Mixing Components Active vs. Static

I heard it again today. “You can’t mix two components without running the components through a static mixer”. Have you ever added chocolate syrup to milk? Did you run both the milk and the syrup through a static mixer to get them mixed up or did you stir the combination until the chocolate was mixed into the milk? Sounds pretty stupid but we have competitors trying to scare potential customers away from using an active mixing method to mix a 1:1 poly urea together inside a pipe and mix it with a high speed mixing brush. ‘’

Here’s a static mixer. You will notice that there are no moving parts. The two components move through the chambers inside the mixer that remains static or not moving and those components are thus blended as they meet each other inside the chambers. Here are a couple of examples of static mixers.

To round out the differences between static mixers (no moving mixers) and active mixers (moving parts), active mixers blend two or more components together after they’ve been loaded into a common container such as a pail, bowl, pipe, or other area where the components are blended. Here’s examples of those types of mixers.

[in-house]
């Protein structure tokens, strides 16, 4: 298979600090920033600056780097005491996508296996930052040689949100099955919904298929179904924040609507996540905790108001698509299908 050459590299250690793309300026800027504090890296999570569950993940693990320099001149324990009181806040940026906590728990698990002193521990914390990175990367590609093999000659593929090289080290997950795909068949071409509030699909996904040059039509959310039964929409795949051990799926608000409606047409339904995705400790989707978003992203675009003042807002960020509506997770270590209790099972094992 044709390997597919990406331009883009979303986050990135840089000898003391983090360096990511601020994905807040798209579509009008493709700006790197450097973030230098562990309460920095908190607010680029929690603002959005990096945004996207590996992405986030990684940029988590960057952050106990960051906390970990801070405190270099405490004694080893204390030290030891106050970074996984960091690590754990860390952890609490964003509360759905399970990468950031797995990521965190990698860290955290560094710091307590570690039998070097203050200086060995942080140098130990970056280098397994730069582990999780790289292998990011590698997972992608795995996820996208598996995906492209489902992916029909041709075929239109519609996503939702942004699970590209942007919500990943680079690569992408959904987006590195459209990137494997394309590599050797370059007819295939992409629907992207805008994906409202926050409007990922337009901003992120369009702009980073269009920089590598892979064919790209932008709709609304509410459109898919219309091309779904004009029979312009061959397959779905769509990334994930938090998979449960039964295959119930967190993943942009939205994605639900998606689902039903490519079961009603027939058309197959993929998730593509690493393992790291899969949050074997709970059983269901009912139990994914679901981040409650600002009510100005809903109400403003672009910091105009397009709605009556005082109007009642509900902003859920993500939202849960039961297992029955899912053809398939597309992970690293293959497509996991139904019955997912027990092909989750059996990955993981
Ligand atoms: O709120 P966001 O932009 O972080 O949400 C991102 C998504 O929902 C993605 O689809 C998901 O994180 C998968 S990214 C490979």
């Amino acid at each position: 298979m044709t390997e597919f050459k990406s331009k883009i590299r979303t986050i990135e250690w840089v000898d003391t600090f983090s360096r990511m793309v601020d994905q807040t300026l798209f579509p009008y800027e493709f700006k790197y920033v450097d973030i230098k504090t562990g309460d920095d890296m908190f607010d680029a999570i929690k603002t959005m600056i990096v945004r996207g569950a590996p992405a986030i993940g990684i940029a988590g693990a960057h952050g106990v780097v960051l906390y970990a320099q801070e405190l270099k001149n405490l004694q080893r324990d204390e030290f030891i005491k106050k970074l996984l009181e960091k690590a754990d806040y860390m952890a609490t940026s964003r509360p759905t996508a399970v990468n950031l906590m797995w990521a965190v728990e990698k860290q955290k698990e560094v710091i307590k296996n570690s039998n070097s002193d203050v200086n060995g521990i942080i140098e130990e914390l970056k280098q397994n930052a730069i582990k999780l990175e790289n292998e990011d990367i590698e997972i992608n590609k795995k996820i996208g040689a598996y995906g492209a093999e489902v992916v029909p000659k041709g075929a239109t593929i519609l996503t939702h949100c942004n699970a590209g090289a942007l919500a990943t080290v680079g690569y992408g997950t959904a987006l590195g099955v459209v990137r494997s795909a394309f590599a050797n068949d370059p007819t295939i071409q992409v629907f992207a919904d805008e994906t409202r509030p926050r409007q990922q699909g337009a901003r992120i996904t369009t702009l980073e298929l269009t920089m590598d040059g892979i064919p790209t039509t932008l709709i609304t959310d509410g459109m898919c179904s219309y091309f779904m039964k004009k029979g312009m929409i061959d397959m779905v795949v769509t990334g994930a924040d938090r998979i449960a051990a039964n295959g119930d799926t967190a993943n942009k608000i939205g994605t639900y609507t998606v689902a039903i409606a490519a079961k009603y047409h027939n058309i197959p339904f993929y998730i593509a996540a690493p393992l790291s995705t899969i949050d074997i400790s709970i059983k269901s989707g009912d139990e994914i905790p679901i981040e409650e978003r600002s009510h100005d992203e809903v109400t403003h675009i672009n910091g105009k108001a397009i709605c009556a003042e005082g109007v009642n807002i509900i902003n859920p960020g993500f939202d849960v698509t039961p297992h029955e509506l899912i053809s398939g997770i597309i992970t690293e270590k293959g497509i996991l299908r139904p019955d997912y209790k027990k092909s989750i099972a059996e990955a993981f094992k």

I don’t know how much simpler you can describe what’s going on here. The job of all of these devices is to mix resin together for application to something whether it’s a pipe, a paint color, or a spray on coating of material to a surface.

The next time you hear the words you can’t mix resin without using a static mixer from someone, educate them and show them this article. For more information call Pipe Lining Supply +1-888-354-6464 or write to info@pipeliningsupply.com.

Tags: , , , ,